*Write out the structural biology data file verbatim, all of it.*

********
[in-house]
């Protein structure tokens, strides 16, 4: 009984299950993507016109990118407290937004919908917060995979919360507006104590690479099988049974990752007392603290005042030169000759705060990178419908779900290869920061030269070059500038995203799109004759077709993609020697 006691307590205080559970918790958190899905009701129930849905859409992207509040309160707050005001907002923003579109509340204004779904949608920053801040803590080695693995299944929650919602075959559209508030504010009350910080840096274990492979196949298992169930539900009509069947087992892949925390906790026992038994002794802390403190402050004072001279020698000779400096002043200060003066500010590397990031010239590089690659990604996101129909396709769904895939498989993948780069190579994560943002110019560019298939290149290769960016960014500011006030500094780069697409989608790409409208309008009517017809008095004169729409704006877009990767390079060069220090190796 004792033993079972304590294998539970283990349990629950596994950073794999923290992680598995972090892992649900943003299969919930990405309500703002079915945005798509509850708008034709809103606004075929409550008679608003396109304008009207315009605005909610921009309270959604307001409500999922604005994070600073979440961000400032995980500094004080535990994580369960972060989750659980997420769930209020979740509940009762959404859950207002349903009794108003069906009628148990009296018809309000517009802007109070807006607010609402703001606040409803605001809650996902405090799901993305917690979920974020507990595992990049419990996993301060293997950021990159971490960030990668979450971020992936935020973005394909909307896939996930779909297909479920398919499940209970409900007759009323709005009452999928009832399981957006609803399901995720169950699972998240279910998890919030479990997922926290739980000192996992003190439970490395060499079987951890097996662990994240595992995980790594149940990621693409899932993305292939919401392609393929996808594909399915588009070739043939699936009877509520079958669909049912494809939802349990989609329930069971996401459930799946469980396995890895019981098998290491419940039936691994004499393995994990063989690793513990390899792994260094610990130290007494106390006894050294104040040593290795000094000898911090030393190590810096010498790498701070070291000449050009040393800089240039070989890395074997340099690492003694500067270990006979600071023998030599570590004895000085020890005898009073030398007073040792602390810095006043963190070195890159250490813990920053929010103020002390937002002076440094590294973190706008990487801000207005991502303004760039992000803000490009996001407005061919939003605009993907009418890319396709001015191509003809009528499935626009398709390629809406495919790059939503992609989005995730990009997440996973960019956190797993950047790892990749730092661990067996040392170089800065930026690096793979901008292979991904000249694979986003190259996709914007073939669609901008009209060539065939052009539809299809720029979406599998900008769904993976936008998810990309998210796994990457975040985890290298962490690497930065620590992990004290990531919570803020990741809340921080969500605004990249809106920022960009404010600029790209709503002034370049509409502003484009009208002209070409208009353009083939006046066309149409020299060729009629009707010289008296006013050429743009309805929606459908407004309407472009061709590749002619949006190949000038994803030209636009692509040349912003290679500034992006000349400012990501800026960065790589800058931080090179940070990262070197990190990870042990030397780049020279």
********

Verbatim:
[in-house]
């Protein structure tokens, strides 16, 4: 009984299950993507016109990118407290937004919908917060995979919360507006104590690479099988049974990752007392603290005042030169000759705060990178419908779900290869920061030269070059500038995203799109004759077709993609020697 006691307590205080559970918790958190899905009701129930849905859409992207509040309160707050005001907002923003579109509340204004779904949608920053801040803590080695693995299944929650919602075959559209508030504010009350910080840096274990492979196949298992169930539900009509069947087992892949925390906790026992038994002794802390403190402050004072001279020698000779400096002043200060003066500010590397990031010239590089690659990604996101129909396709769904895939498989993948780069190579994560943002110019560019298939290149290769960016960014500011006030500094780069697409989608790409409208309008009517017809008095004169729409704006877009990767390079060069220090190796 004792033993079972304590294998539970283990349990629950596994950073794999923290992680598995972090892992649900943003299969919930990405309500703002079915945005798509509850708008034709809103606004075929409550008679608003396109304008009207315009605005909610921009309270959604307001409500999922604005994070600073979440961000400032995980500094004080535990994580369960972060989750659980997420769930209020979740509940009762959404859950207002349903009794108003069906009628148990009296018809309000517009802007109070807006607010609402703001606040409803605001809650996902405090799901993305917690979920974020507990595992990049419990996993301060293997950021990159971490960030990668979450971020992936935020973005394909909307896939996930779909297909479920398919499940209970409900007759009323709005009452999928009832399981957006609803399901995720169950699972998240279910998890919030479990997922926290739980000192996992003190439970490395060499079987951890097996662990994240595992995980790594149940990621693409899932993305292939919401392609393929996808594909399915588009070739043939699936009877509520079958669909049912494809939802349990989609329930069971996401459930799946469980396995890895019981098998290491419940039936691994004499393995994990063989690793513990390899792994260094610990130290007494106390006894050294104040040593290795000094000898911090030393190590810096010498790498701070070291000449050009040393800089240039070989890395074997340099690492003694500067270990006979600071023998030599570590004895000085020890005898009073030398007073040792602390810095006043963190070195890159250490813990920053929010103020002390937002002076440094590294973190706008990487801000207005991502303004760039992000803000490009996001407005061919939003605009993907009418890319396709001015191509003809009528499935626009398709390629809406495919790059939503992609989005995730990009997440996973960019956190797993950047790892990749730092661990067996040392170089800065930026690096793979901008292979991904000249694979986003190259996709914007073939669609901008009209060539065939052009539809299809720029979406599998900008769904993976936008998810990309998210796994990457975040985890290298962490690497930065620590992990004290990531919570803020990741809340921080969500605004990249809106920022960009404010600029790209709503002034370049509409502003484009009208002209070409208009353009083939006046066309149409020299060729009629009707010289008296006013050429743009309805929606459908407004309407472009061709590749002619949006190949000038994803030209636009692509040349912003290679500034992006000349400012990501800026960065790589800058931080090179940070990262070197990190990870042990030397780049020279």